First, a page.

Digital finance: European Commission sets the course for a new wave of innovation in Europe



By: Adam Jackson, Director of Policy at Innovate Finance 


Last  week, the European Commission published a new package of measures that promise to upgrade the framework for retail payments, unlock the value of financial data, and enable continued evolution of the EU’s single currency for the digital age.  

The Commission has proposed three specific sets of reform. These seek, respectively, to overhaul the EU’s existing payments legislation so it remains fit for purpose, encourage the development of new ‘open finance’ services, and support the roll-out of a digital euro. 

Together, these proposals represent quite a bold vision for the future of digital finance, supporting  innovation and empowering consumers to take even greater control of their financial affairs. They leave FinTechs with much to consider. But there is little doubt that the Commission wants its citizens and businesses to more fully seize the huge opportunities presented by the digital economy, and is prepared to think big to make this happen. 

In this blog, we provide an overview of each of the Commission’s new proposals, identify some specific issues of potential interest to UK FinTechs, and outline what will happen next in the EU’s legislative process. 


Modernising payment services legislation


The EU’s Payment Services Directives, PSD1 and PSD2, set the rules for retail payments across the bloc – and they also, for now, remain the foundation of the UK’s payments rulebook, post-Brexit.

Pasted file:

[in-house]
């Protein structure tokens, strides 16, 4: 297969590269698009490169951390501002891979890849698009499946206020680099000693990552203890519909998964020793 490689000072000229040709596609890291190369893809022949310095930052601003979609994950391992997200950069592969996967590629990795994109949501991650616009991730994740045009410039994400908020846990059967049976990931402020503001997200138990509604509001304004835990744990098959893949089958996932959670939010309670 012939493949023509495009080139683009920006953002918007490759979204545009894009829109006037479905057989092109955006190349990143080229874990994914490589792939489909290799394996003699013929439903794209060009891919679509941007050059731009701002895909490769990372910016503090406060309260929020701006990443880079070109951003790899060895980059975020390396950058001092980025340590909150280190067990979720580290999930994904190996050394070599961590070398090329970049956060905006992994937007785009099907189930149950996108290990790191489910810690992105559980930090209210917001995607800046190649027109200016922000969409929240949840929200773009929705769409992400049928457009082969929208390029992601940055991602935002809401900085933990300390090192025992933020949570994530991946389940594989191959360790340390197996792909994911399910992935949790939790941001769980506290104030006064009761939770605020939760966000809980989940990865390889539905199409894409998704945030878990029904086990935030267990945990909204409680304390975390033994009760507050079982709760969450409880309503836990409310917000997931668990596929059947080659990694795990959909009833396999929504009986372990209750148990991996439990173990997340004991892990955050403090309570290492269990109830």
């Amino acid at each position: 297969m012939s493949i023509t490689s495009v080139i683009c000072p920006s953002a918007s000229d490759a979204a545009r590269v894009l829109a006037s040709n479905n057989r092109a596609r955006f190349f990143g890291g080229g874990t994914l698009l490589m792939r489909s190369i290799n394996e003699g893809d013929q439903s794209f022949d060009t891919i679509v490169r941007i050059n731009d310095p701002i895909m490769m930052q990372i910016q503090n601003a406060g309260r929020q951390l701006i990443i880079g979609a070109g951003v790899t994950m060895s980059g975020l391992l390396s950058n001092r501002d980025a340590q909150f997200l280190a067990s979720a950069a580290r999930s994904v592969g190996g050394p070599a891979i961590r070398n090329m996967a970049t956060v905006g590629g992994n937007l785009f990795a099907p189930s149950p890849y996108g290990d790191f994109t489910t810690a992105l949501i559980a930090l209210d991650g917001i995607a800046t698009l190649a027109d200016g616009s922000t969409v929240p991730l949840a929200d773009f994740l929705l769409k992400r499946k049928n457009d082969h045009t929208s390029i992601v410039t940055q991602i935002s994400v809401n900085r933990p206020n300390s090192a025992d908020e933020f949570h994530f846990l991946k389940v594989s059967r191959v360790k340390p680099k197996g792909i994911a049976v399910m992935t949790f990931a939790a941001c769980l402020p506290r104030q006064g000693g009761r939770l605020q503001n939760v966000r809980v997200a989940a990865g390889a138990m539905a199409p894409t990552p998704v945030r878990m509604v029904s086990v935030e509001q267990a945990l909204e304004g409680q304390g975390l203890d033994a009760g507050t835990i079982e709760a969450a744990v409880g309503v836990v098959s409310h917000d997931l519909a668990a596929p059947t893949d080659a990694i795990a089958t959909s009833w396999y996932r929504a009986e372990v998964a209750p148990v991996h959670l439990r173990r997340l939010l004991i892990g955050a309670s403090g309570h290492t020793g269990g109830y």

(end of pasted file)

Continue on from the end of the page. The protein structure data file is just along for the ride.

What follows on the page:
This legislation opened the door for non-bank payment service providers (PSPs), catalysing new services for individuals and businesses. Open banking provisions in PSD2, for example, have enabled FinTechs to provide households with a complete picture of their income and outgoing payments, to forecast possible future scenarios during a time of volatile prices, energy costs, and interest rates, and to find new ways of managing their finances. 

However, inconsistent implementation in the EU, persistent data access challenges for third-party providers, and the emergence of new forms of payment fraud have prevented digital finance from flourishing to the fullest extent. 

To remedy these shortcomings, and bring EU payments more fully into the digital age, the Commission has proposed a revision of the EU’s Payment Services Directive (called PSD3) and a new Payment Services Regulation (PSR). Although the Commission says these measures are ‘evolution rather than revolution’, some significant changes are proposed. These include: